Can you translate foreign records for genealogy? Family letters and records can often provide details about a family found in no other source. But what can you do when these items are written in an unfamiliar language. Here are three ideas you might consider if you have foreign family letters or records in need of translating.
About a year ago, my cousin contacted me to do some genealogy work for her father’s Hungarian family line. At that time, she knew her father’s parents were Joe and Lillie (Eldridge) Nimety of Lee County, Virginia. She had been told that Joe had a family before marrying Lillie and there were children born to that union. She hoped to connect with these children and introduce her father to his half siblings.
After doing a traditional genealogical search on the family, we were only able to learn Joe’s first wife was named Mary Super.  There had been at least 2 children in the family according to Joe’s WWII draft card, but we didn’t know their names. Just when I was about to give up finding any further information about these children, my cousin approached me about two family letters she had in her possession from 1946 and 1947. She wondered if these letters held some much needed information, but they were written in Hungarian.
Getting Help to Translate Foreign Records for Genealogy
There are actually several tools a genealogist can use for assistance in translating records. Today, I am going to share with you three suggestions that might be useful.
1. Google Translate. In the past, I had been very successful using Google translate to interpret Dutch birth and death records. Fortunately, the Dutch handwritten records were of the best handwriting. Copying each letter of each word, I painstakingly typed several words at a time into the Google translator. It worked great! Google Translate can often work great for small records or a few key words. However, when I tried to translate the Hungarian letters of my cousin, it wasn’t making any sense. I supposed it may have to do with a dialect difference and some bad handwriting. Whatever the reason, I was going to need to try a different route for translation.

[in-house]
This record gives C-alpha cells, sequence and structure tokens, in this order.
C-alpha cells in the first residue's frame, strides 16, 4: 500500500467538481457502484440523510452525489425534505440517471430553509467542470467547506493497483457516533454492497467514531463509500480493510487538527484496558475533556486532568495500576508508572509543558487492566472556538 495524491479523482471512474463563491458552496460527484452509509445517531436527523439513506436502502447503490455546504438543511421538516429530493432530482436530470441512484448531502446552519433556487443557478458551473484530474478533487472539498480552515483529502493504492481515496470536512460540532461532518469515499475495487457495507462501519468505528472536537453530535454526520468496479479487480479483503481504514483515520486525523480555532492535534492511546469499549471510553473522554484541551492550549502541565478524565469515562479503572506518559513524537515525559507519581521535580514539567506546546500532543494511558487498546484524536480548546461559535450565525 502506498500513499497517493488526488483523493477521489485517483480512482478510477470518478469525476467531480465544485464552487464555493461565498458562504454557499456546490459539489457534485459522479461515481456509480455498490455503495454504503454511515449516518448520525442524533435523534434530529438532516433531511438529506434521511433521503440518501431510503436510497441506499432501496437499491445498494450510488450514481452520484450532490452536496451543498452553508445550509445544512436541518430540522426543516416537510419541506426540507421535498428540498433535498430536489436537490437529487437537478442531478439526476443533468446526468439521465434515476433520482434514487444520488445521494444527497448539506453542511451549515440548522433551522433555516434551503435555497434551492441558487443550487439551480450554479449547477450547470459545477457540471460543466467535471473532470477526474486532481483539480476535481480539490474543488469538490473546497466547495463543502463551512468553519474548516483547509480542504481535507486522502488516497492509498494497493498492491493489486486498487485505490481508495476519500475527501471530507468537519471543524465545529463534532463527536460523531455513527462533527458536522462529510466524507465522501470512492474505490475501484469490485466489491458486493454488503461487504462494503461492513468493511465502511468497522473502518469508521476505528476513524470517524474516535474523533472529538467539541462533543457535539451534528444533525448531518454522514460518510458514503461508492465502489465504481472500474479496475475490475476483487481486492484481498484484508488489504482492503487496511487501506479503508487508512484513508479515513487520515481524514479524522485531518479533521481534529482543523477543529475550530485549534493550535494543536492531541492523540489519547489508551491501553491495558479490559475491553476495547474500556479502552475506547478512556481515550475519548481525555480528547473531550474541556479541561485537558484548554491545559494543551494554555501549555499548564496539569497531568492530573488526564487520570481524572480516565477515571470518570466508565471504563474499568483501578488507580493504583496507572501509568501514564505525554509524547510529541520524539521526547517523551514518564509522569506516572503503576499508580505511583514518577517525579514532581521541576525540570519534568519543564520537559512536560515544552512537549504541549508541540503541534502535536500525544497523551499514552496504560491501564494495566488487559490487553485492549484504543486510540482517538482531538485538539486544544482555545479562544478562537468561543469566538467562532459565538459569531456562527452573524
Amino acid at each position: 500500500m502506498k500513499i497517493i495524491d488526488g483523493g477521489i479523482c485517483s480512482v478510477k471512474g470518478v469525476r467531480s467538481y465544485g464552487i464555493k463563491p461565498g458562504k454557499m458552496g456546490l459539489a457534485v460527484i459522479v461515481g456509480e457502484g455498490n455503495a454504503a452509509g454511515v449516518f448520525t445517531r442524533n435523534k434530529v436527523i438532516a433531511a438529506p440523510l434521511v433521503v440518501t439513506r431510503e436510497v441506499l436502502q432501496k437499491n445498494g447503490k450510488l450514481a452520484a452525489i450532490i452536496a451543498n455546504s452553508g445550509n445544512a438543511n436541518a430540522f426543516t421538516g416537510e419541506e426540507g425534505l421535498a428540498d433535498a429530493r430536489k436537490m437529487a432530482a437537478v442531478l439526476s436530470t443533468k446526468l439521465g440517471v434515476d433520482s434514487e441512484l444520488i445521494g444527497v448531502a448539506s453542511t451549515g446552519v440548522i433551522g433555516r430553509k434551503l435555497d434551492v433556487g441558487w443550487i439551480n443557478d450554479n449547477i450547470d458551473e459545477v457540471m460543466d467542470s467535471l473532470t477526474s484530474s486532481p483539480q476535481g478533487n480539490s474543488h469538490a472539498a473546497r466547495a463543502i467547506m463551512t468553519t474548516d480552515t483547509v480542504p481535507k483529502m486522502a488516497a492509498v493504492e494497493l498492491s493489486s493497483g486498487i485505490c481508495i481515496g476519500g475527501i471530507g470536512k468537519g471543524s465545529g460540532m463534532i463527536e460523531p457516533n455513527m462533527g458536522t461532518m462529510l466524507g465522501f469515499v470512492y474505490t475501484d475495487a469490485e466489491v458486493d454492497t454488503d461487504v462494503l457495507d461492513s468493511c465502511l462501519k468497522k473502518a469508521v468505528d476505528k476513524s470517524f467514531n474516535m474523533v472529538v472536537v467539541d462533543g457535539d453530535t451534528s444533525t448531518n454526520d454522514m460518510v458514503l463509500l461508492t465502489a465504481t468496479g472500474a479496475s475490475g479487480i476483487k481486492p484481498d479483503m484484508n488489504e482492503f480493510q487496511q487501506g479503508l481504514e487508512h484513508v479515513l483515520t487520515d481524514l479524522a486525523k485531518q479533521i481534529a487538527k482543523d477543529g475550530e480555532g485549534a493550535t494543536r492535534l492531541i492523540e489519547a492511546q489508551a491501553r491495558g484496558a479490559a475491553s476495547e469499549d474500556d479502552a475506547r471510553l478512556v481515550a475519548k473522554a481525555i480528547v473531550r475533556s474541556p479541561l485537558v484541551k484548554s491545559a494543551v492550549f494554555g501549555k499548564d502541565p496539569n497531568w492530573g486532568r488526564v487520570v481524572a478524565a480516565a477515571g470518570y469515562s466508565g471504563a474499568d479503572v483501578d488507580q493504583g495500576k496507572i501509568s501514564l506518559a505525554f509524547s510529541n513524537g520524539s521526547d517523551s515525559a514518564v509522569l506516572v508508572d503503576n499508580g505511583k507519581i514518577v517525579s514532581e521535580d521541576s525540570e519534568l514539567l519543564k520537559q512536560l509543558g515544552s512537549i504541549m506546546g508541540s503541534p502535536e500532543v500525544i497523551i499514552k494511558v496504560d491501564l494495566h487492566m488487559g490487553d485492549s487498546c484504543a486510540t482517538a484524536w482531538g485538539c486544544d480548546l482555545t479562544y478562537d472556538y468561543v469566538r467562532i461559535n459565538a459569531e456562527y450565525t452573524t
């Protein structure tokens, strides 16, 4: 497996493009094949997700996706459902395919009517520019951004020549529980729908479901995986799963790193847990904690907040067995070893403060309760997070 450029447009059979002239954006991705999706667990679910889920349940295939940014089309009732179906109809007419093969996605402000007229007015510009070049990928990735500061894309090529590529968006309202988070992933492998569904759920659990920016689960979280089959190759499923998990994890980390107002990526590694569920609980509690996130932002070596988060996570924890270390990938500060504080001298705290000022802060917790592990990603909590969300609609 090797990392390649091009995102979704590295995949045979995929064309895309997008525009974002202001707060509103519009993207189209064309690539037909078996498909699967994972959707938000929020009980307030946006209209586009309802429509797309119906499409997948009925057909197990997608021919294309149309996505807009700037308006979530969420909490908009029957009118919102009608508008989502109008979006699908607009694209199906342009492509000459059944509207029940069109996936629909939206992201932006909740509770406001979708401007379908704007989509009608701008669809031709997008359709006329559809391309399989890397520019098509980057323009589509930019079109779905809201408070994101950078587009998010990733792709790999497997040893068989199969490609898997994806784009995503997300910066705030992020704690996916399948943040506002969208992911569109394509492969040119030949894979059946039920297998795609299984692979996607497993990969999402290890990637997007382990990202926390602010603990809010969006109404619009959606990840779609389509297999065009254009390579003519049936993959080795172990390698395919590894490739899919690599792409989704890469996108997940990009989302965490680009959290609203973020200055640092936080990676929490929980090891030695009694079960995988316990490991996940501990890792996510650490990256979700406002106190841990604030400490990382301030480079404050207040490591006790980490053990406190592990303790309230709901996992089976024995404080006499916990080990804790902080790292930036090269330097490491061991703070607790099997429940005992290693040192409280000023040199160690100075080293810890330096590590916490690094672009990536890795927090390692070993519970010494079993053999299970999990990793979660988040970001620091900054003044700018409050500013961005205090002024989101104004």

2. Contact a Local Genealogy Group or Society. Many local genealogy societies can be found in any given area. Sometimes, there will be a group dedicated to a nationality. For example, the German Genealogy Group near my hometown is active in helping their members translate German records. Unfortunately, I couldn’t find a group of Hungarian genealogy researchers near me.
To find such a group, I suggest using Google. You might Google something like: German Genealogy Group Ohio. If that does not provide results, contact your local state genealogical society and ask what groups they know of that might specialize in your targeted language.